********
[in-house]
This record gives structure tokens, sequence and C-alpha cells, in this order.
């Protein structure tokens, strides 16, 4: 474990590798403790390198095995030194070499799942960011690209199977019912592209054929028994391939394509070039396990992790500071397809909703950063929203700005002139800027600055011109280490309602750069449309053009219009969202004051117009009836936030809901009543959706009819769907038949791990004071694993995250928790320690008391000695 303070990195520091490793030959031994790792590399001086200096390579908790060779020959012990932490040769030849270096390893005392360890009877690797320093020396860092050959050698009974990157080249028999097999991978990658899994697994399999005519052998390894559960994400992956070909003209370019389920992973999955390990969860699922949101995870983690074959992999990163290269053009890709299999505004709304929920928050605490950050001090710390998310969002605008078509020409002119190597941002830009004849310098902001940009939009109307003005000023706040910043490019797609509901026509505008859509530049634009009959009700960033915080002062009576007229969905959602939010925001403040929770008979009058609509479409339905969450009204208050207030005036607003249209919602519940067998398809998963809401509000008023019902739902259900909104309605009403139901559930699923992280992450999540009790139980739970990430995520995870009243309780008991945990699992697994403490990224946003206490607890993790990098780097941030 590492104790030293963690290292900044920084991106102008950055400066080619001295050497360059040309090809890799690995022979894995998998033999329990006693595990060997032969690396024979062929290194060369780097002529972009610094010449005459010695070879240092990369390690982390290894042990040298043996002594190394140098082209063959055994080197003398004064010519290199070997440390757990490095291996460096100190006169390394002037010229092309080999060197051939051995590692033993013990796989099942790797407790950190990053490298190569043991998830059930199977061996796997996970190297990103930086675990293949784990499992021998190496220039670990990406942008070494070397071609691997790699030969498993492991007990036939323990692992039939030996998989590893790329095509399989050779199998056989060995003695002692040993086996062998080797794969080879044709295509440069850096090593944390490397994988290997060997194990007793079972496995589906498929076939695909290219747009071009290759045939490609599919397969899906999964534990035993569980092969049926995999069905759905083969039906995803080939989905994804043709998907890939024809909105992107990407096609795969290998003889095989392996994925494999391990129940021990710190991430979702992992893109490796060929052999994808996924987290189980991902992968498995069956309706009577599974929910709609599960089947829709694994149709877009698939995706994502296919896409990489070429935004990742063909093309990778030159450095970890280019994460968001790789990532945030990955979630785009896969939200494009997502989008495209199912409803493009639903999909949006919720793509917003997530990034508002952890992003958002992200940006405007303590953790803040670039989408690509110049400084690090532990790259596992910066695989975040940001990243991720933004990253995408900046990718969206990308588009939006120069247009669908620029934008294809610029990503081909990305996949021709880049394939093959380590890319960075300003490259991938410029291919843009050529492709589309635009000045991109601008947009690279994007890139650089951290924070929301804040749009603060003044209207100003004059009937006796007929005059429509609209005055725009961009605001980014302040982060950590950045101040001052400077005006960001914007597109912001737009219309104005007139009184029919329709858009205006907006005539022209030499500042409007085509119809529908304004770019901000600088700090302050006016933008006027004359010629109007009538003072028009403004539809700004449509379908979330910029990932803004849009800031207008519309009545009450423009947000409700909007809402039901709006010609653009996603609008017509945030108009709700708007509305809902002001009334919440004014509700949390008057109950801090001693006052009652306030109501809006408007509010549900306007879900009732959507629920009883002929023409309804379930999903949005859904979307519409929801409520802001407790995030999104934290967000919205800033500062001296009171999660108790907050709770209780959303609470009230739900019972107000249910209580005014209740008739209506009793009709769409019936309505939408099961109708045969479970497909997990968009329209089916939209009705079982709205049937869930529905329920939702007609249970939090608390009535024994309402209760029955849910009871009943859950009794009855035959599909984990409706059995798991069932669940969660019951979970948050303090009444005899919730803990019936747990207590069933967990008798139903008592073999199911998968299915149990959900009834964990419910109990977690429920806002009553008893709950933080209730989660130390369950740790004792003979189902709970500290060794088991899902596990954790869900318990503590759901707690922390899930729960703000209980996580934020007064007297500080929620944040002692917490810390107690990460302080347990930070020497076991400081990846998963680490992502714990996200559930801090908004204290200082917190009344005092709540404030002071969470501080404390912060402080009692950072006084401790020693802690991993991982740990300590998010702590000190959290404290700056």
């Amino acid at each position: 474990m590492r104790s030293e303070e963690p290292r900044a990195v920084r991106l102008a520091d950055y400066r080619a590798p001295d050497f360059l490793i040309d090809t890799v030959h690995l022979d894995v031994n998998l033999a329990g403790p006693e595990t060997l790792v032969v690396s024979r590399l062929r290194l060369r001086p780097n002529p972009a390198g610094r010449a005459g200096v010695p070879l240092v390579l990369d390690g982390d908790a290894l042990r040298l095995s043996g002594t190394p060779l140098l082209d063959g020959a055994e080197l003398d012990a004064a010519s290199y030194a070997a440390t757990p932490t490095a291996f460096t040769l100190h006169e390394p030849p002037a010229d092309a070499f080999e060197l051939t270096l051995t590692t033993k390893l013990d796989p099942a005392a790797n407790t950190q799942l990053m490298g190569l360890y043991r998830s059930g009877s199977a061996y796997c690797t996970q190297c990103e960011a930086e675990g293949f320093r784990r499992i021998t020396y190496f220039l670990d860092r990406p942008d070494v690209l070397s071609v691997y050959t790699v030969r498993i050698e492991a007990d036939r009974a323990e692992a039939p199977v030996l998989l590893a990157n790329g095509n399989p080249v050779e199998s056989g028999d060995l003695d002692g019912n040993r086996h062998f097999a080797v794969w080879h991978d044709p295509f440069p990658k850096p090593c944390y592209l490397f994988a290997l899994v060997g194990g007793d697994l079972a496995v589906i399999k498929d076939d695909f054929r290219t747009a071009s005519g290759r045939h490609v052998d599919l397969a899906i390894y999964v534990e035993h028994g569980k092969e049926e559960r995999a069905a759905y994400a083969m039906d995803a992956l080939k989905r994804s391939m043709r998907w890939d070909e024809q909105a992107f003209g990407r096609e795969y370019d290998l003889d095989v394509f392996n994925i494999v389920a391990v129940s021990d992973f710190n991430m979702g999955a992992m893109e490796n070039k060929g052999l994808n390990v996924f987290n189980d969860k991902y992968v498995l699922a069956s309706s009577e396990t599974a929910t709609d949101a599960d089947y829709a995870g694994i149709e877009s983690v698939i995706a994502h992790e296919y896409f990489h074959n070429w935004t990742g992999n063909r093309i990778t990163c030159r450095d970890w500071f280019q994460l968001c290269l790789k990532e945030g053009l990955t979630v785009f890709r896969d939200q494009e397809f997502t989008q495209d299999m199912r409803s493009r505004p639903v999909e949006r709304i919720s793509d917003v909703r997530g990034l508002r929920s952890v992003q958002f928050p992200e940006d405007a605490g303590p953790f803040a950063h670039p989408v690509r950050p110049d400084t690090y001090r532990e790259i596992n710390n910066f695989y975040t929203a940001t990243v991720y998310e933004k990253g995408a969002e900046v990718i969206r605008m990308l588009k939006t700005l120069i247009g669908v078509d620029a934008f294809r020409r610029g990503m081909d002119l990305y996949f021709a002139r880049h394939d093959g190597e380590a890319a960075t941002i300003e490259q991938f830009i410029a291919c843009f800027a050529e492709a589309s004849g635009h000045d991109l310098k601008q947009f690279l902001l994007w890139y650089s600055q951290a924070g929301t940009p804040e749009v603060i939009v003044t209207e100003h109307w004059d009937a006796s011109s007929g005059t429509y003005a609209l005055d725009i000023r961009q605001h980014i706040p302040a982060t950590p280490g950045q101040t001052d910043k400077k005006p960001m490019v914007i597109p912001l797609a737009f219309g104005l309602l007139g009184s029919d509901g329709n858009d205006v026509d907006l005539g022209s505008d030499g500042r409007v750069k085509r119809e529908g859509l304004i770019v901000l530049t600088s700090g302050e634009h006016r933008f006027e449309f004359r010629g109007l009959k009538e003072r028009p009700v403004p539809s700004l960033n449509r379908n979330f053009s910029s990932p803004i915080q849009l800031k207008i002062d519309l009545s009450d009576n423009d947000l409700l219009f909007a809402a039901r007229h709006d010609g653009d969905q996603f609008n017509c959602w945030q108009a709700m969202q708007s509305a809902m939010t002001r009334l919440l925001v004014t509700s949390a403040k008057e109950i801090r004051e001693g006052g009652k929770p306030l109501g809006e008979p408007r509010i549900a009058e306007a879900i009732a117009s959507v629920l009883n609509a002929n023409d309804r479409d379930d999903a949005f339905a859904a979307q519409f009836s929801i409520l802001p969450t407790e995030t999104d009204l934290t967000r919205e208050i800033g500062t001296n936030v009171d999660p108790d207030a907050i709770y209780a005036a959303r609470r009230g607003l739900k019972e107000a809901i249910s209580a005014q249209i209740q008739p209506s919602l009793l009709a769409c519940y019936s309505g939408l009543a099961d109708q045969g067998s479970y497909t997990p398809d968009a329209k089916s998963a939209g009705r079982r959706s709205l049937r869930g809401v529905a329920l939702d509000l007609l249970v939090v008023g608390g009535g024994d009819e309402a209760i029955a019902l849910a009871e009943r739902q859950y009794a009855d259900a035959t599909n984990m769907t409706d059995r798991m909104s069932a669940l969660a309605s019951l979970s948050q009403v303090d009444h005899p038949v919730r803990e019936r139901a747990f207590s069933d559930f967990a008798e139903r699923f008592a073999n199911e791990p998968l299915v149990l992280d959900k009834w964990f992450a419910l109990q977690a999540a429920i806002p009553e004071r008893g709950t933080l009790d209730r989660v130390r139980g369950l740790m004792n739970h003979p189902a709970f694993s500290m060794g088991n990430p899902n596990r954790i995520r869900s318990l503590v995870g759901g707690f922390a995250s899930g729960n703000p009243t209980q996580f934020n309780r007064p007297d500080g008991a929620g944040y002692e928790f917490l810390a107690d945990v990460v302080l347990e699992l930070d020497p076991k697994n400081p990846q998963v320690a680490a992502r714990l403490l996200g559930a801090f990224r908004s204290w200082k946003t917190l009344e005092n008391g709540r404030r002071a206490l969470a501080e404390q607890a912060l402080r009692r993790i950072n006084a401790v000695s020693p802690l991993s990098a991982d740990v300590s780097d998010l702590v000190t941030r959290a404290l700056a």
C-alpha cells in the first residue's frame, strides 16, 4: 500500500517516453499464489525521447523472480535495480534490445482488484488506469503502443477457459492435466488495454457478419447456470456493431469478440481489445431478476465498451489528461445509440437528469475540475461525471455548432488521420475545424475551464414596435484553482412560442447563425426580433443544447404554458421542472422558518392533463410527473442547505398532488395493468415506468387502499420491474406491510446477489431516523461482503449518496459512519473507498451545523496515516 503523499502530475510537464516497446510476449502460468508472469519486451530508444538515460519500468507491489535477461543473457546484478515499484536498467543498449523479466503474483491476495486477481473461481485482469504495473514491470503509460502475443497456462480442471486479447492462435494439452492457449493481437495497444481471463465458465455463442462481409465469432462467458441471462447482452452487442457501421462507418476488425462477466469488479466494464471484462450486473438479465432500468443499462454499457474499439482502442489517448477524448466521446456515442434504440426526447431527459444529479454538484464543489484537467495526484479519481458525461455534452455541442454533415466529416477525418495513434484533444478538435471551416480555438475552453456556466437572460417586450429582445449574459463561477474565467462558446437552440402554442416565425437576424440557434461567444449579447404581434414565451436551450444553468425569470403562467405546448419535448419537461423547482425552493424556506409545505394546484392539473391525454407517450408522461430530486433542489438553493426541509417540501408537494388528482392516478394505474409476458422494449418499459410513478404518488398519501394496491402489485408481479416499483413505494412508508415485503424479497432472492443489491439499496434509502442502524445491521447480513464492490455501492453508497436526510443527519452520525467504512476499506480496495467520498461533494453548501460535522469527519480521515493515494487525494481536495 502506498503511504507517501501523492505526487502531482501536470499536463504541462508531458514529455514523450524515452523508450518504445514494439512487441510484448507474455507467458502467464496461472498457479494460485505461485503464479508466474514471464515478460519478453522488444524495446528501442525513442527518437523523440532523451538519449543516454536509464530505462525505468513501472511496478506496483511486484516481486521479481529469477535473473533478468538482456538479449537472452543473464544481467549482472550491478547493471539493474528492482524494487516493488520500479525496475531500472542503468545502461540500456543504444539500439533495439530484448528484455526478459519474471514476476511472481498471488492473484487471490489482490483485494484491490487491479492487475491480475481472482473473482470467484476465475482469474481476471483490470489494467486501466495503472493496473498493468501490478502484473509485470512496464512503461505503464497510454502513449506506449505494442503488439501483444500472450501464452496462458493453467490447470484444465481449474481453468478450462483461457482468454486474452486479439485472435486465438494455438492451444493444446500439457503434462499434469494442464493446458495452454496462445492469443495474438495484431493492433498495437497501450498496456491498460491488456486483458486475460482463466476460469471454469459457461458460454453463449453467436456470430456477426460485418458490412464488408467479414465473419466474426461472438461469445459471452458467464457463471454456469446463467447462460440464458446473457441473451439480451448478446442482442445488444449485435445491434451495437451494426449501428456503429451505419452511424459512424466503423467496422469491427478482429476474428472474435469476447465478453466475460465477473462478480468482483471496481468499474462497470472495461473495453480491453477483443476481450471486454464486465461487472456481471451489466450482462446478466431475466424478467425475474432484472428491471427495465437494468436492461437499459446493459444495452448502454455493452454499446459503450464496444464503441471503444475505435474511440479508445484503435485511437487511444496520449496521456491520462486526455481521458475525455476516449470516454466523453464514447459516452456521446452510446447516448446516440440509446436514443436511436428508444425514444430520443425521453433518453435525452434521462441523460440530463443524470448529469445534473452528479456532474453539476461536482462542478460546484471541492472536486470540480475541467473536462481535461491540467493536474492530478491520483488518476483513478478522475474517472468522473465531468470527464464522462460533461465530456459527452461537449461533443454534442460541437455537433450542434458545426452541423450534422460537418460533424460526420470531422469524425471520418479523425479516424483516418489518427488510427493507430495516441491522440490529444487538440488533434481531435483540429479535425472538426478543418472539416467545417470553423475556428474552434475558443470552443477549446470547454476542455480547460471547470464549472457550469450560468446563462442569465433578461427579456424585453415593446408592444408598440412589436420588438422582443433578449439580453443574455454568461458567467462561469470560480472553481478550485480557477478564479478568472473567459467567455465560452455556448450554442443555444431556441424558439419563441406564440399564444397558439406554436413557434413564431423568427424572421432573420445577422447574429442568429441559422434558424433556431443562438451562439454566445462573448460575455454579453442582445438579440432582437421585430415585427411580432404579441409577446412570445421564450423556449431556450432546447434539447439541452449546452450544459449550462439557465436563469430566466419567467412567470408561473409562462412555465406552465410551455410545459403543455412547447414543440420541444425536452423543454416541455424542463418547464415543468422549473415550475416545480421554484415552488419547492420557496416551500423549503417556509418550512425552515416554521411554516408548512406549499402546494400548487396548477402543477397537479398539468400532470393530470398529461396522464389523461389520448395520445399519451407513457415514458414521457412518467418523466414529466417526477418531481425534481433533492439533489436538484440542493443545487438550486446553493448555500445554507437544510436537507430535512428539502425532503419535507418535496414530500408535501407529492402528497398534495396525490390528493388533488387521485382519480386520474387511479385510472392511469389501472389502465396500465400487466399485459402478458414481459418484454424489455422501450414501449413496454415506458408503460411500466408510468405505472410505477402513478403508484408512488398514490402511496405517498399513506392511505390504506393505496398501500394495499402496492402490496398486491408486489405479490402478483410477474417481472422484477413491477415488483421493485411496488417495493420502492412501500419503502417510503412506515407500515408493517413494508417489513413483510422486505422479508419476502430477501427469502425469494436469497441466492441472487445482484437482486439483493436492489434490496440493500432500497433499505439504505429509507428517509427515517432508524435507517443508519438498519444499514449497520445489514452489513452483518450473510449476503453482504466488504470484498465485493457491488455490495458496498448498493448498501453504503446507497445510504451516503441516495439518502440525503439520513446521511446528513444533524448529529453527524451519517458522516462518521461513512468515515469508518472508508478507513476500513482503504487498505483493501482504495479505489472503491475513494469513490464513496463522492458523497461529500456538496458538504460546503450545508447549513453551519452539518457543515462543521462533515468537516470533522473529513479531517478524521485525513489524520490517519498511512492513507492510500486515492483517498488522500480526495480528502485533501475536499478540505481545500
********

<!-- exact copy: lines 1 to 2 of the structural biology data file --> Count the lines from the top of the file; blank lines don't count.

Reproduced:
[in-house]
This record gives structure tokens, sequence and C-alpha cells, in this order.